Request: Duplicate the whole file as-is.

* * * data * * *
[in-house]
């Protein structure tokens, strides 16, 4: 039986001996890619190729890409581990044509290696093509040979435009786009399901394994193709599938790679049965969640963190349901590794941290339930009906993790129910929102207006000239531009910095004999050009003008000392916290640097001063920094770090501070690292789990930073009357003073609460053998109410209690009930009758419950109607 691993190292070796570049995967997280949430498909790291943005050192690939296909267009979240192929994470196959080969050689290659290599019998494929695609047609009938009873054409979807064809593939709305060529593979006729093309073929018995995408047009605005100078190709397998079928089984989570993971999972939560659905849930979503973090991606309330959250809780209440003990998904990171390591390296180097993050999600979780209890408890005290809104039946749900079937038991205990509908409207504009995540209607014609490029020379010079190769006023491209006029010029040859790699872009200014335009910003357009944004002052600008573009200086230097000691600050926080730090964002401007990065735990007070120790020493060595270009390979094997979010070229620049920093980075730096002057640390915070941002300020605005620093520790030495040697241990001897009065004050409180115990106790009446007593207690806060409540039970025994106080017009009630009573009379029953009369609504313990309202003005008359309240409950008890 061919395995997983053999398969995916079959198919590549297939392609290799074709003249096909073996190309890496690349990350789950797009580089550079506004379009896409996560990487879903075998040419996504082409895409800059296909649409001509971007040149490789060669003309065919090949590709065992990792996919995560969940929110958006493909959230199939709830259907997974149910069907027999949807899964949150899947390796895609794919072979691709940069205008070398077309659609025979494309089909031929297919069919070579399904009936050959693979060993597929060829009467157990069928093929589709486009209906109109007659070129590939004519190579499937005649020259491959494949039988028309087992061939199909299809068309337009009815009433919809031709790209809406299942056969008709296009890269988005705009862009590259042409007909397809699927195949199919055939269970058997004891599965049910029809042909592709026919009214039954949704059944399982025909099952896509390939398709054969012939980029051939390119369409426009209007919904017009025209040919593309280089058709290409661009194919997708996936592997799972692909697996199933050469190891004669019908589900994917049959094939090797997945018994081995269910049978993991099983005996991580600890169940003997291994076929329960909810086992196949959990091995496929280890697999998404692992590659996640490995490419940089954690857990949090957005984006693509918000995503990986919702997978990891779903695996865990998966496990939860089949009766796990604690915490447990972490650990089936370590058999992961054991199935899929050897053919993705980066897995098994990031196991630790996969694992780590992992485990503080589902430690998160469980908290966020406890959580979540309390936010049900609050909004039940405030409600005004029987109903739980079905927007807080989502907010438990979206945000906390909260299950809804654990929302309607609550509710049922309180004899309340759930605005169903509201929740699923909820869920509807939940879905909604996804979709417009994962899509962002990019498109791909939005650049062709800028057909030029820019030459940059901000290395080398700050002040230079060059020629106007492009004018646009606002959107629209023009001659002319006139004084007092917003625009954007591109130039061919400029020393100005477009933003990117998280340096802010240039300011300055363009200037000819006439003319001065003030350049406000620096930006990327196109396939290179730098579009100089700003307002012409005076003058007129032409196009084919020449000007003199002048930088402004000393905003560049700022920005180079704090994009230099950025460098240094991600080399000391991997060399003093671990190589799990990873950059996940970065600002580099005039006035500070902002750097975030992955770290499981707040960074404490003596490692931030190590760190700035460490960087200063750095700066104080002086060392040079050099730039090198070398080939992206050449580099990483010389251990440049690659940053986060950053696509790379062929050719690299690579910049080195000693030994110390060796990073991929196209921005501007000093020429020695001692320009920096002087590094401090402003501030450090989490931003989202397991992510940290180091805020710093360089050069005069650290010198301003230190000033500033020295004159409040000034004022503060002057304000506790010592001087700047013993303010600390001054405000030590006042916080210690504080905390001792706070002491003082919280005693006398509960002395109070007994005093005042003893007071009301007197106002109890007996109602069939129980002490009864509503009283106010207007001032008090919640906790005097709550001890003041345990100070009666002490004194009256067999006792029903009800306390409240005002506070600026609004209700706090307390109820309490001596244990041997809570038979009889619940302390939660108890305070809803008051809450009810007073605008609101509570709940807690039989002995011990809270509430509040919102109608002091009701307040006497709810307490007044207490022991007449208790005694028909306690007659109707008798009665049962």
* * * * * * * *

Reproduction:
[in-house]
């Protein structure tokens, strides 16, 4: 039986001996890619190729890409581990044509290696093509040979435009786009399901394994193709599938790679049965969640963190349901590794941290339930009906993790129910929102207006000239531009910095004999050009003008000392916290640097001063920094770090501070690292789990930073009357003073609460053998109410209690009930009758419950109607 691993190292070796570049995967997280949430498909790291943005050192690939296909267009979240192929994470196959080969050689290659290599019998494929695609047609009938009873054409979807064809593939709305060529593979006729093309073929018995995408047009605005100078190709397998079928089984989570993971999972939560659905849930979503973090991606309330959250809780209440003990998904990171390591390296180097993050999600979780209890408890005290809104039946749900079937038991205990509908409207504009995540209607014609490029020379010079190769006023491209006029010029040859790699872009200014335009910003357009944004002052600008573009200086230097000691600050926080730090964002401007990065735990007070120790020493060595270009390979094997979010070229620049920093980075730096002057640390915070941002300020605005620093520790030495040697241990001897009065004050409180115990106790009446007593207690806060409540039970025994106080017009009630009573009379029953009369609504313990309202003005008359309240409950008890 061919395995997983053999398969995916079959198919590549297939392609290799074709003249096909073996190309890496690349990350789950797009580089550079506004379009896409996560990487879903075998040419996504082409895409800059296909649409001509971007040149490789060669003309065919090949590709065992990792996919995560969940929110958006493909959230199939709830259907997974149910069907027999949807899964949150899947390796895609794919072979691709940069205008070398077309659609025979494309089909031929297919069919070579399904009936050959693979060993597929060829009467157990069928093929589709486009209906109109007659070129590939004519190579499937005649020259491959494949039988028309087992061939199909299809068309337009009815009433919809031709790209809406299942056969008709296009890269988005705009862009590259042409007909397809699927195949199919055939269970058997004891599965049910029809042909592709026919009214039954949704059944399982025909099952896509390939398709054969012939980029051939390119369409426009209007919904017009025209040919593309280089058709290409661009194919997708996936592997799972692909697996199933050469190891004669019908589900994917049959094939090797997945018994081995269910049978993991099983005996991580600890169940003997291994076929329960909810086992196949959990091995496929280890697999998404692992590659996640490995490419940089954690857990949090957005984006693509918000995503990986919702997978990891779903695996865990998966496990939860089949009766796990604690915490447990972490650990089936370590058999992961054991199935899929050897053919993705980066897995098994990031196991630790996969694992780590992992485990503080589902430690998160469980908290966020406890959580979540309390936010049900609050909004039940405030409600005004029987109903739980079905927007807080989502907010438990979206945000906390909260299950809804654990929302309607609550509710049922309180004899309340759930605005169903509201929740699923909820869920509807939940879905909604996804979709417009994962899509962002990019498109791909939005650049062709800028057909030029820019030459940059901000290395080398700050002040230079060059020629106007492009004018646009606002959107629209023009001659002319006139004084007092917003625009954007591109130039061919400029020393100005477009933003990117998280340096802010240039300011300055363009200037000819006439003319001065003030350049406000620096930006990327196109396939290179730098579009100089700003307002012409005076003058007129032409196009084919020449000007003199002048930088402004000393905003560049700022920005180079704090994009230099950025460098240094991600080399000391991997060399003093671990190589799990990873950059996940970065600002580099005039006035500070902002750097975030992955770290499981707040960074404490003596490692931030190590760190700035460490960087200063750095700066104080002086060392040079050099730039090198070398080939992206050449580099990483010389251990440049690659940053986060950053696509790379062929050719690299690579910049080195000693030994110390060796990073991929196209921005501007000093020429020695001692320009920096002087590094401090402003501030450090989490931003989202397991992510940290180091805020710093360089050069005069650290010198301003230190000033500033020295004159409040000034004022503060002057304000506790010592001087700047013993303010600390001054405000030590006042916080210690504080905390001792706070002491003082919280005693006398509960002395109070007994005093005042003893007071009301007197106002109890007996109602069939129980002490009864509503009283106010207007001032008090919640906790005097709550001890003041345990100070009666002490004194009256067999006792029903009800306390409240005002506070600026609004209700706090307390109820309490001596244990041997809570038979009889619940302390939660108890305070809803008051809450009810007073605008609101509570709940807690039989002995011990809270509430509040919102109608002091009701307040006497709810307490007044207490022991007449208790005694028909306690007659109707008798009665049962």